Dallas Shane Curlee v. The State of Texas Appeal from 24th District Court of Jackson County (opinion)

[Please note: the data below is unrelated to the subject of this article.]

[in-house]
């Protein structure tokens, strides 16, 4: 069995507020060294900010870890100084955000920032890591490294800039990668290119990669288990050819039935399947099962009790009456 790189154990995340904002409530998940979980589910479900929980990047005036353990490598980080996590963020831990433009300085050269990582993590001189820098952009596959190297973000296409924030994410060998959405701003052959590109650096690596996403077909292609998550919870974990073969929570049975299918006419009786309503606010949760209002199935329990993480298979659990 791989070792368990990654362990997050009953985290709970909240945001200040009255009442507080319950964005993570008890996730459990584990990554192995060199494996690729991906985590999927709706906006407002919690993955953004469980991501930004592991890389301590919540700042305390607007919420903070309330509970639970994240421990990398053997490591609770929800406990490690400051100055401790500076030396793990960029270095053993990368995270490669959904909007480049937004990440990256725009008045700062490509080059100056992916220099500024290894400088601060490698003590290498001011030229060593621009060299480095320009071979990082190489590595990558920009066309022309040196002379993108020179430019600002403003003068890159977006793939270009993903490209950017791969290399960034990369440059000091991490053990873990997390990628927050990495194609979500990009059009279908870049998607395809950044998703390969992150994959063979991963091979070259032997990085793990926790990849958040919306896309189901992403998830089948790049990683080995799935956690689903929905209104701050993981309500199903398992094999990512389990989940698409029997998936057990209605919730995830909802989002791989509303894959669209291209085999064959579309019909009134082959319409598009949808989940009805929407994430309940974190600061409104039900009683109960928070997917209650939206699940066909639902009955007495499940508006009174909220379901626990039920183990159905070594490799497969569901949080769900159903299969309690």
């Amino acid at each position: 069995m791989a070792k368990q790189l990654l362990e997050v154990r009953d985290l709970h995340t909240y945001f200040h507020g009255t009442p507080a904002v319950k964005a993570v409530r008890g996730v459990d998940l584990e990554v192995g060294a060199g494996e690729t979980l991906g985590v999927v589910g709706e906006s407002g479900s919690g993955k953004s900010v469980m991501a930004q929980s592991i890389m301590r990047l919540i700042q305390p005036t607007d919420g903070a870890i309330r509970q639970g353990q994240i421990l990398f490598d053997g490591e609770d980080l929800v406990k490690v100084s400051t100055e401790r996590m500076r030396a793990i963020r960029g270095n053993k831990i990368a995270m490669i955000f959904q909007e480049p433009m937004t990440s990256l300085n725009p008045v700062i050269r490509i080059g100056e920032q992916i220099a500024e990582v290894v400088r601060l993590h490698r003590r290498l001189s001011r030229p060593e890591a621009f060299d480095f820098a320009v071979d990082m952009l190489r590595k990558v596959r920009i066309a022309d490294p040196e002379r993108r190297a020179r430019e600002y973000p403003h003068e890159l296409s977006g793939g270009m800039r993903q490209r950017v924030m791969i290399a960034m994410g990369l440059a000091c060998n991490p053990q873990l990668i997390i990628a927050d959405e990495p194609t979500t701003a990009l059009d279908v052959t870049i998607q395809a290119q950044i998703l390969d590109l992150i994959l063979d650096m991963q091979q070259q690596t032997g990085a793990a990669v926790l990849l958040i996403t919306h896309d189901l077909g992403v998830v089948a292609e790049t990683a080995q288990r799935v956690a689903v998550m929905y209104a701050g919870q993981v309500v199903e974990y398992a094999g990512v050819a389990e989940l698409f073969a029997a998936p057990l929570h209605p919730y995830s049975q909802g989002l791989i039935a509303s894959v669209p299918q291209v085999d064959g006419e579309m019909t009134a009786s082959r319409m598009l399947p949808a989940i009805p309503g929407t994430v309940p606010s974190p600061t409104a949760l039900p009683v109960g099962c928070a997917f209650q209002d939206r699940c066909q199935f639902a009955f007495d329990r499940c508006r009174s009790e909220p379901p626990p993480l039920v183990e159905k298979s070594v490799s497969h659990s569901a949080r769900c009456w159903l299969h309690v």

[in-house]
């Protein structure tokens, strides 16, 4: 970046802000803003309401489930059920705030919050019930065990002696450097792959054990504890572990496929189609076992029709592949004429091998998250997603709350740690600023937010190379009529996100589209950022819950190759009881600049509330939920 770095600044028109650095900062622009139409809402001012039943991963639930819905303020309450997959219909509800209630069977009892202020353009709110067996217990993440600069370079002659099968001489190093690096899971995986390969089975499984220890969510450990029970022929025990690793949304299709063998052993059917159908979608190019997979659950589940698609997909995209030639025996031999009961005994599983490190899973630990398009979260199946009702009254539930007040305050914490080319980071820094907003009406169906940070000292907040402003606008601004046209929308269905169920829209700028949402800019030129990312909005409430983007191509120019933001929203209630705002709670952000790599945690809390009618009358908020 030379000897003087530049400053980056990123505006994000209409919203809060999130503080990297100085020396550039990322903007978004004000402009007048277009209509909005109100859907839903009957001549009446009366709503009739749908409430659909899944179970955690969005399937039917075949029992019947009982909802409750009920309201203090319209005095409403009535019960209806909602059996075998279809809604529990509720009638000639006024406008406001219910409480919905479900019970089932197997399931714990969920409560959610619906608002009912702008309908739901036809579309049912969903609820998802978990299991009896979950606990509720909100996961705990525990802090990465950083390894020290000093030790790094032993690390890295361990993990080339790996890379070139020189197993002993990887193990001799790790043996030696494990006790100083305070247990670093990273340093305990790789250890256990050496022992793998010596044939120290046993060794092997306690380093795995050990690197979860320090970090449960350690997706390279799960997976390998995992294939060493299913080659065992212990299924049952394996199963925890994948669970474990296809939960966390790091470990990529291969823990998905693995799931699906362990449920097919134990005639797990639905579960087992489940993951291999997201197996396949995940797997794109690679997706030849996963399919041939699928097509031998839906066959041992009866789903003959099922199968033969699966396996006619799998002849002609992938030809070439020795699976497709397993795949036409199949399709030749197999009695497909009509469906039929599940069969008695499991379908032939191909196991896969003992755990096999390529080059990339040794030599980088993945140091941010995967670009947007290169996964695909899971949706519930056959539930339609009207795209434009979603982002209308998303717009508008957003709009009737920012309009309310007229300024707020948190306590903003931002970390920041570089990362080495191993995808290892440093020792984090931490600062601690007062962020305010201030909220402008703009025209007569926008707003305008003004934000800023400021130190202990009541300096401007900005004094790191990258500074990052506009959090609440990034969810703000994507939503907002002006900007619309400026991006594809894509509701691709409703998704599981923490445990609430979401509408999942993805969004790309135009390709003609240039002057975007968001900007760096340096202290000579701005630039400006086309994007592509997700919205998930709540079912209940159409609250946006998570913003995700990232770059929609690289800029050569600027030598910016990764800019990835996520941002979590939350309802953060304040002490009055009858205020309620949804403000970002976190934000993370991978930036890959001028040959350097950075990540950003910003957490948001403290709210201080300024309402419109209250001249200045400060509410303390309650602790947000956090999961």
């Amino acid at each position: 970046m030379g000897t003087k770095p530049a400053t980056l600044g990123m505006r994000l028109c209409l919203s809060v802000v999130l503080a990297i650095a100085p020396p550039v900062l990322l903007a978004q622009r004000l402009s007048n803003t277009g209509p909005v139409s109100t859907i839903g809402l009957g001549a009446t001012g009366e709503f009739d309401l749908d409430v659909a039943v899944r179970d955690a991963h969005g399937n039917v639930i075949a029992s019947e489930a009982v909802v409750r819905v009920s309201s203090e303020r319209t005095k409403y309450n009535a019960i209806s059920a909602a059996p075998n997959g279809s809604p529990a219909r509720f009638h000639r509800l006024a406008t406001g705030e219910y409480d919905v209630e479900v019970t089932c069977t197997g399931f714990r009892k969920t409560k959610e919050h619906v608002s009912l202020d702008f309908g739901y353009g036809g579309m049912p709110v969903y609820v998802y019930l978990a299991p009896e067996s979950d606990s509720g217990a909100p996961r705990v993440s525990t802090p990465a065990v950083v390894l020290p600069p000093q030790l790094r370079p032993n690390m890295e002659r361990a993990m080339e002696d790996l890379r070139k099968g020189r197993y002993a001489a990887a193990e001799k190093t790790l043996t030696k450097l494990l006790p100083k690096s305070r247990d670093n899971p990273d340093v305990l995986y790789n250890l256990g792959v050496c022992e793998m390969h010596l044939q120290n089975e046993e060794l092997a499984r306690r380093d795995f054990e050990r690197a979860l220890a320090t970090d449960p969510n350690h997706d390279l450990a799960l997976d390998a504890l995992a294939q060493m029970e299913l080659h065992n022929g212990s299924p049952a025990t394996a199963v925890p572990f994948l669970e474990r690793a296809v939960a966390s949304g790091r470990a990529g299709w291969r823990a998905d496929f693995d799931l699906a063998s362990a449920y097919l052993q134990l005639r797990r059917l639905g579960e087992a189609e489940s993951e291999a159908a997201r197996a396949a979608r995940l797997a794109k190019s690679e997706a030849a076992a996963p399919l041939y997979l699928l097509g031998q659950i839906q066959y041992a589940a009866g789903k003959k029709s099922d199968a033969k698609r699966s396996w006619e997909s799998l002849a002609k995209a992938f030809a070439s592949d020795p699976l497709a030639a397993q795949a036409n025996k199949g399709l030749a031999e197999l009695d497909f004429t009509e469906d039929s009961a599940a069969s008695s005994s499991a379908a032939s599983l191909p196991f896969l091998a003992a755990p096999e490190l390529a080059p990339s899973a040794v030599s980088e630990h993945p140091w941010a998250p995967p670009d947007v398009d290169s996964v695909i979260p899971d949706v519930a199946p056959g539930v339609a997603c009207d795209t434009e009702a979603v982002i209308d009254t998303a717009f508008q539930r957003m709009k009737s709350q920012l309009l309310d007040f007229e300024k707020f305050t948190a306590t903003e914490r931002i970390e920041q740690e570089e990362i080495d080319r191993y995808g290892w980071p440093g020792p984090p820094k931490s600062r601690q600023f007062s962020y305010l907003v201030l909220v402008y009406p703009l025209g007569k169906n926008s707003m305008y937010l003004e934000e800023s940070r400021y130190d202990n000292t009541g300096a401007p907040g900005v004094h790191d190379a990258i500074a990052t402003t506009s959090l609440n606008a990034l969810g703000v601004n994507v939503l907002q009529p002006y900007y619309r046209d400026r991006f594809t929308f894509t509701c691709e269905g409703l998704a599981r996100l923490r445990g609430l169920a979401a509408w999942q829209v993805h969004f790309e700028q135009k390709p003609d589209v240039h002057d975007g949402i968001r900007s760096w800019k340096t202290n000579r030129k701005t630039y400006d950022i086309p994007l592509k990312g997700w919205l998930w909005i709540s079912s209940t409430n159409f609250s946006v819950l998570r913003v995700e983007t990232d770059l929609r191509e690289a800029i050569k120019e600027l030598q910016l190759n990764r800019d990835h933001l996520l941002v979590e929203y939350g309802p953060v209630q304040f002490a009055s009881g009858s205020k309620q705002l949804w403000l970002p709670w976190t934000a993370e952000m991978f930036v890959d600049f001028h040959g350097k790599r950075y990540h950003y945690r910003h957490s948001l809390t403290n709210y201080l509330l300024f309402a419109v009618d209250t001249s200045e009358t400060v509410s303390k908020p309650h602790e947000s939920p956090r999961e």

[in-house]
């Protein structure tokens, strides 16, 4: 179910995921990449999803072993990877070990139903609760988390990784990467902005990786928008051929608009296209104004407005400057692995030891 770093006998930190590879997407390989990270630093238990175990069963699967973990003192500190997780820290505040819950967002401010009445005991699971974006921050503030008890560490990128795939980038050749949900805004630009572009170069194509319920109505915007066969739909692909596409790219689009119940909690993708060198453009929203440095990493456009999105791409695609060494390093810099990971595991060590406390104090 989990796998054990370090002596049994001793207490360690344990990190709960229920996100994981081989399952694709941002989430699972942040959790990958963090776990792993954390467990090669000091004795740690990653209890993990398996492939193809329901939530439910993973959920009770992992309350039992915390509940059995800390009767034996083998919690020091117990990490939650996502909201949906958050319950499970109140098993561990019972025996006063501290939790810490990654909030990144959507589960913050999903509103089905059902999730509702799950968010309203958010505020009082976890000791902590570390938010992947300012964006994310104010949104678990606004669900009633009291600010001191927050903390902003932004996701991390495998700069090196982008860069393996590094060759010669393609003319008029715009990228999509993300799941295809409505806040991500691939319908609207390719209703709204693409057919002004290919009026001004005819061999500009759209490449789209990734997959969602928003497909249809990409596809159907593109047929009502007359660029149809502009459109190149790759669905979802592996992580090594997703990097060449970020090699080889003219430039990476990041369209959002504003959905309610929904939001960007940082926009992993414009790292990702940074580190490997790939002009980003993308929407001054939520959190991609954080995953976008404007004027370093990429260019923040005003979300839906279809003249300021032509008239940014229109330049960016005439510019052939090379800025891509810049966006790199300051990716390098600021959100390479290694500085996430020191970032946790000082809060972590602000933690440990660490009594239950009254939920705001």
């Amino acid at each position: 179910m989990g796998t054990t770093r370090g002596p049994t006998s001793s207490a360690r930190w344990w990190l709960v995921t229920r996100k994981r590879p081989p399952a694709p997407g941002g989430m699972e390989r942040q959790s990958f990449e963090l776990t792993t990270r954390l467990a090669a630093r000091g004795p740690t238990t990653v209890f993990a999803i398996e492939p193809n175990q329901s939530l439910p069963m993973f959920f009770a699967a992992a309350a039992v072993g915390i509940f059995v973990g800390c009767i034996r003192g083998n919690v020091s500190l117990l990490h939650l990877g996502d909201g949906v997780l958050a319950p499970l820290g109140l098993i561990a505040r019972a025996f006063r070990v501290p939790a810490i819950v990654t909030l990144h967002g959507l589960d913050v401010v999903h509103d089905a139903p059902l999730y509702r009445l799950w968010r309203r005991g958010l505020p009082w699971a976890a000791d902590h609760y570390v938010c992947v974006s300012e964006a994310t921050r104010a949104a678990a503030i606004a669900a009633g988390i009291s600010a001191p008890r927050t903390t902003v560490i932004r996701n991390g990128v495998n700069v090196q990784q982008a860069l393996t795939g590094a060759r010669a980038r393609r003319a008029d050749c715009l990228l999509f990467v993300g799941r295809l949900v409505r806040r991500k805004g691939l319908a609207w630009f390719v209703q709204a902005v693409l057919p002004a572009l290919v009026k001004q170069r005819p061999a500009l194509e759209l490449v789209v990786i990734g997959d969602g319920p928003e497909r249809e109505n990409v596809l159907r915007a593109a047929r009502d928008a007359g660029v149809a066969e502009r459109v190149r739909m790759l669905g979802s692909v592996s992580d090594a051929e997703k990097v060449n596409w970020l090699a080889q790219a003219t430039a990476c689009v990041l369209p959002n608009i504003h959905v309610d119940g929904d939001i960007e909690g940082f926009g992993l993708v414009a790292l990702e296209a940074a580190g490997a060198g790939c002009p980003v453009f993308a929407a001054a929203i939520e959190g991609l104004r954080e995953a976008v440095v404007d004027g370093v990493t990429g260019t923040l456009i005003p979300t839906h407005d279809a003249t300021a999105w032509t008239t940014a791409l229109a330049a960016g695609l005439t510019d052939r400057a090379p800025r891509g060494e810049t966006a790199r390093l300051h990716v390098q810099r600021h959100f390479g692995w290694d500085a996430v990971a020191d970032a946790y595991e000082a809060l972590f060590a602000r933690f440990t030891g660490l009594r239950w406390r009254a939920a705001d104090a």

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NUMBER 13-19-00237-CR COURT OF APPEALS THIRTEENTH DISTRICT OF TEXAS CORPUS CHRISTI - EDINBURG DALLAS SHANE CURLEE, Appellant, v. THE STATE OF TEXAS, Appellee. On appeal from the 24th District Court of Jackson County, Texas. OPINION Before Justices Benavides, Perkes, and Tijerina Opinion by Justice Benavides Appellant Dallas Shane Curlee appealed his conviction for possession of a controlled substance in penalty group one, methamphetamine, less than four grams, in a drug free zone, a third-degree felony. See TEX. HEALTH & SAFETY CODE ANN. § 481.115(c). Curlee’s punishment level was enhanced to that of a second-degree felony based on his prior convictions. See TEX. PENAL CODE ANN. § 12.42(a). Curlee challenges his conviction on three grounds: (1) the evidence is insufficient to establish that he had possession of the methamphetamine; (2) the evidence is insufficient to establish the requisites of the drug-free zone enhancement; and (3) the trial court erred by failing to hold a hearing on Curlee’s motion for new trial. We affirm. 1 I. BACKGROUND Jailer Dave Thedford testified at trial that Hillary Hammond went to the Jackson County Jail on December 7, 2017, to visit inmate Anthony Havens. She brought with her a plastic Wal-Mart bag with five boxes of contact lenses. When Thedford searched the bag, he found four utility razor blades in one of the contact lenses boxes. Hammond claimed she did not intend to bring the razor blades into the jail; they were for the utility knife on her keychain. She explained she purchased them at the same time as some other items from Wal-Mart and the receipt was in her van which was parked out front. Razors are contraband in the jail and bringing them into the jail is a felony offense. See TEX. PENAL CODE ANN. § 38.11(a)(2), (g). Jackson County Sheriff’s Investigator Gary Wayne Smejkal and Jail Captain Jim Omecinski accompanied Hammond to her van. When they approached the van, neither of the officers saw anyone sitting in the vehicle. Once Hammond opened the driver’s door, 1Curlee has filed a motion for rehearing through which he contends that we erred in affirming his conviction with the enhancement for drug-free zone and requests that we change the notation on our memorandum opinion from “do not publish” to “publish” and change the designation of our opinion here from a memorandum opinion to an opinion. See TEX. R. APP. P. 47.2(a),(b). We grant Curlee’s motion for rehearing in part and deny it in part. We grant Curlee’s motion insofar as it requests that we change the designation and publication recommendation of our memorandum opinion. Accordingly, we withdraw our memorandum opinion previously issued in this case on April 30, 2020, and the accompanying judgment, and we issue this opinion and associated judgment in their stead. We deny all other relief sought. 2 they saw a man on the bench seat in the back who was later identified as Curlee. Hammond was under arrest for bringing contraband into the jail and she asked if the van could be released to Curlee. Smejkal provisionally agreed and asked Curlee for his driver’s license. Smejkal checked to determine whether Curlee’s license was valid and whether there were any warrants. Because there was a warrant for his arrest, Smejkal handcuffed Curlee and placed him under arrest as well. Curlee said, that they should not go into the van “unless they brought a drug dog.” Smejkal and Investigator Jeremy Crull inventoried the van before it was impounded. During the inventory search of the van, Smejkal found a black baseball cap on the floor in front of the rear bench seat where Curlee had been seated. It was upside down and was being used to hold a pack of Marlboro Red cigarettes in a box, a cell phone belonging to Curlee, a lottery ticket, a glass pipe, a syringe, a Recon 1 pocketknife, and a propane torch igniter. Inside the Marlboro Red box were three small yellow bags that contained a white crystal substance that was later determined to be methamphetamine. There was also a brown purse that belonged to Hammond in the front of the van between the seats. The purse contained some cash, a glass pipe, and several small baggies that contained methamphetamine. At trial, a chemist from the Department of Public Safety testified that she tested the substance found in the baggies inside the Marlboro Red box and it was methamphetamine with a net weight of approximately 1.97 grams. Smejkal further testified that he investigated whether a church playground across the street from where Hammond’s van was parked and on the next block was within 1000 3 feet of the van. He performed a Google Map search which indicated the distance between the van and the playground was 547.38 feet. He testified that the church playground was kept unlocked. Later during the trial, he testified regarding his further investigation of the playground gates, that only one of the gates was capable of being locked. Curlee was indicted for possession of the methamphetamine in a drug-free zone because Hammond’s van was within 1000 feet of a church playground that is open to the public. He was convicted at trial and the jury sentenced him to twenty years’ imprisonment in the Texas Department of Corrections–Institutional Division. Curlee appeals from that judgment. II. SUFFICIENCY OF THE EVIDENCE Curlee’s first two issues challenge the sufficiency of the evidence of (1) possession of the methamphetamine found in the Marlboro Red cigarette pack and (2) the elements of the drug free zone enhancement. Both are measured by the same sufficiency test. See Young v. State 14 S.W.3d 748, 753 (Tex. Crim. App. 2000). A. Standard of Review “The Constitution prohibits the criminal conviction of any person except upon proof of guilt beyond a reasonable doubt.” Jackson v. Virginia, 443 U.S. 307, 319 (1979) (citing In re Winship, 397 U.S. 358, 361 (1970)). We apply the sufficiency standard from Jackson, which requires the reviewing court to “view[] the evidence in the light most favorable to the prosecution,” to determine whether “any rational trier of fact could have found the essential elements of the crime beyond a reasonable doubt.” Brooks v. State, 323 S.W.3d 893, 912 (Tex. Crim. App. 2010) (citing Jackson, 443 U.S. at 319). When a reviewing 4 court views the evidence in the light most favorable to the verdict, it “is required to defer to the jury’s credibility and weight determinations because the jury is the sole judge of the witnesses’ credibility and the weight to be given their testimony.” Brooks, 323 S.W.3d at 899; Hooper v. State, 214 S.W.3d 9, 13 (Tex. Crim. App. 2007) (citing Jackson, 443 U.S. at 318–19). “Circumstantial evidence is as probative as direct evidence in establishing the guilt of an actor, and circumstantial evidence alone can be sufficient to establish guilt.” Hooper, 214 S.W.3d at 13. If the record supports conflicting inferences, we presume that the fact finder resolved the conflict in favor of the prosecution and defer to that resolution. Garcia v. State, 367 S.W.3d 684, 686–87 (Tex. Crim. App. 2012); Brooks, 323 S.W.3d at 899. “Constitutional review of the sufficiency of the evidence is measured against the elements of the criminal offense as defined by state law.” Fuller v. State, 73 S.W.3d 250, 253 (Tex. Crim. App. 2002) (citing Jackson, 443 U.S. at 324 n.16). However, review of the “sufficiency of the evidence should be measured by the elements of the offense as defined by the hypothetically correct jury charge for the case.” Garcia, 367 S.W.3d at 687 (quoting Malik v. State, 953 S.W.2d 234, 240 (Tex. Crim. App. 1997)). B. Methamphetamine The methamphetamine at issue was found inside the box of Marlboro Reds, which was inside the upside down baseball cap on the floorboard of the van in front of the bench seat where Curlee was seated when the officers took Hammond to her van. Curlee was at that time an admitted smoker and IV user of methamphetamine. There was a glass pipe and syringe in the cap as well as a propane igniter, a pocketknife, Curlee’s phone, 5 and a lottery ticket. Hammond testified that she left her purse in the car in which there was some methamphetamine, a glass pipe, and some cash. She had taken her phone and keys into the jail with her and put them in a lock box before going to see inmate Havens. Hammond was charged with two counts of taking a prohibited weapon into a correctional facility, each a third-degree felony with a recommended sentence of five years’ imprisonment. Hammond was later charged with possession of less than a gram of methamphetamine based upon the drugs in her purse. She testified at Curlee’s trial that she smoked cigarettes, Marlboro Reds in a box, and the methamphetamine in the cigarette box belonged to her. Curlee would not have known she had it. She claimed that before she went into the jail, she had the syringe in her bra and moved to the back of the van to remove everything from her person anything she could not take into the jail. Curlee gave a statement the day he was arrested, after he waived his Miranda2 rights. He volunteered to “take the weight” of the drugs in the purse if Hammond’s contraband charge was dropped. He stated that he wanted to protect Hammond so she could be home at Christmas with her little girl, and that his mom would bail her out. However, Curlee acknowledged that the drugs in her purse were not credibly his, especially since there was a separate pipe in her purse. Despite Hammond’s testimony, there was evidence from which the jury could have believed that Curlee had possession of the drugs in the cigarette box: the drugs were in close proximity to him and his possessions such as the phone, the jury could have 2 Miranda v. Arizona, 384 U.S. 436, 467–68 (1966). 6 believed that the pipe and syringe were his in light of his admitted use and Hammond’s separate possession of a glass pipe, and his statement about bringing a drug dog to search the van. When the evidence is conflicting, the jury is entitled to decide which witnesses to believe. See Garcia, 367 S.W.3d at 686–87. We overrule Curlee’s first issue. C. Drug-Free Zone Curlee next challenges the sufficiency of the evidence to prove the enhance for a drug-free zone. The legislature prescribes enhanced sentencing guidelines if an individual commits a drug crime in a “drug-free zone”—i.e., within a certain distance of various statutorily defined facilities. See TEX. HEALTH & SAFETY CODE ANN. § 481.134. Here, the State alleged that Curlee possessed methamphetamine within 1,000 feet of a “playground,” as defined by § 481.134(a)(3). Id. Subsection (a)(3) defines a “playground” as: any outdoor facility that is not on the premises of a school and that: (A) is intended for recreation; (B) is open to the public; and (C) contains three or more play stations intended for the recreation of children, such as slides, swing sets, and teeterboards. Id.; Graves v. State, 557 S.W.3d 863, 866 (Tex. App.—Houston [14th Dist.] 2018, no pet.). According to Smejkal’s trial testimony, there was a church playground one block from where Hammond’s van was parked and across the street. According to Google Maps, the distance was 547.38 feet from Hammond’s van. Smejkal also measured the distance of 539.2 feet from Hammond’s parking space to the middle of the playground with a rolling tape-measure he borrowed from the City of Edna. He did not calibrate the rolling tape and could not testify to its accuracy. Smejkal personally confirmed that none 7 of the various gates to the playground were locked except one. The photographs in evidence demonstrate a large play area with two slides, a playscape, a tube, and monkey bars. The large grassy area that surrounds that playground is fenced with multiple entrances, only one of which is capable of being locked. Both measurements of the distance between where Hammond’s van was parked and where the playground is located, one-and-a-half blocks away, equated to less than 550 feet. The standard for finding the distance to be a drug-free zone is within 1000 feet. The jury’s answer is supported by legally sufficient evidence. We overrule Curlee’s second issue. III. MOTION FOR NEW TRIAL By his third issue, Curlee argues that the trial court erred by failing to hold a hearing on his motion for new trial, which was timely, properly presented to the trial court, and requested a hearing. Curlee’s motion for new trial complained in part of “outside influence” on the jury based on the notation in Jury Note 3, “Talked to Pastor.” A. Standard of Review A trial court’s denial of a hearing on a motion for new trial is reviewed for an abuse of discretion. Hobbs v. State, 298 S.W.3d 193, 200 (Tex. Crim. App. 2009). The trial court’s decision is reversed only if it was outside the zone of reasonable disagreement. Smith v. State, 286 S.W.3d 333, 339 (Tex. Crim. App. 2009). The purposes of a new trial hearing are to (1) determine whether the case should be retried; or (2) complete the record for presenting issues on appeal. Hobbs, 298 S.W.3d at 199. A hearing on a motion for new trial is not an absolute right. Id.; Rozell v. State, 176 S.W.3d 228, 230 (Tex. Crim. 8 App. 2005). A trial court abuses its discretion in failing to hold a hearing if the motion and accompanying affidavits (1) raise matters that are not determinable from the record; and (2) establish reasonable grounds showing that the defendant could potentially be entitled to relief. Hobbs, 298 S.W.3d at 199; see also Bolivar v. State, No. 13-14-00157-CR, 2016 WL 4939384, at *17 (Tex. App.—Corpus Christi–Edinburg Sept. 15, 2016, pet. ref'd) (mem. op.) (not designated for publication). B. Discussion During Investigator Smejkal’s testimony regarding the church playground, he was asked by the prosecutor how he knew the playground was unlocked, and he replied that he spoke to the pastor. Defense counsel objected to hearsay and the trial court sustained the objection. The trial court responded after discussing the jury’s note with the prosecutor and defense counsel. The trial judge told the jury in writing that he and the court reporter would look for the testimony over the lunch break. As the trial court discussed with counsel in Curlee’s presence, the response, “Talked to the Pastor,” was hearsay to which an objection had been sustained and would not be provided to the jurors when they came back into the courtroom.3 Appellate counsel’s motion for new trial claims an outside influence on the jury that 3 Before the trial court brought the jury back in to read the requested testimony, he advised the parties: THE COURT: Back on the record after a question from the jury about read-back. Here is the question that was asked: “Please provide Investigator Smejkal's testimony regarding church/playground and locks. Testimony was 4/23/19, particularly on whether public property or not, signed Carley Smith. Also talked with pastor.” Okay. I’m going to go through —I’ve searched the record. Anything that has to do with that question I'm going to read to the jury. I will tell everybody on the—"also talked with pastor,” that’s—will not come in because the question was, "How do you—Smejkal, how do you know that it's public property?" And Smejkal said, “I talked with the pastor." The objection was hearsay, and it was sustained, so that won’t come in. 9 did not actually occur. Instead the evidence he relies on refers to an evidentiary matter that occurred during trial and not outside the record. As a result, the trial court was not required to hold a hearing. See Sandoval v. State, 929 S.W.2d 34, 36 (Tex. App.—Corpus Christi–Edinburg 1996, pet. ref’d) (holding that trial court did not abuse its discretion in denying hearing on motion for new trial where reasonable grounds to believe a new trial was warranted were not shown). Thus, the trial court did not abuse its discretion by denying the motion without a hearing. Id. We overrule Curlee’s third issue. IV. CONCLUSION We affirm the judgment of the trial court GINA M. BENAVIDES, Justice Publish. TEX. R. APP. P. 47.2 (b). Delivered and filed the 11th day of June, 2020. 10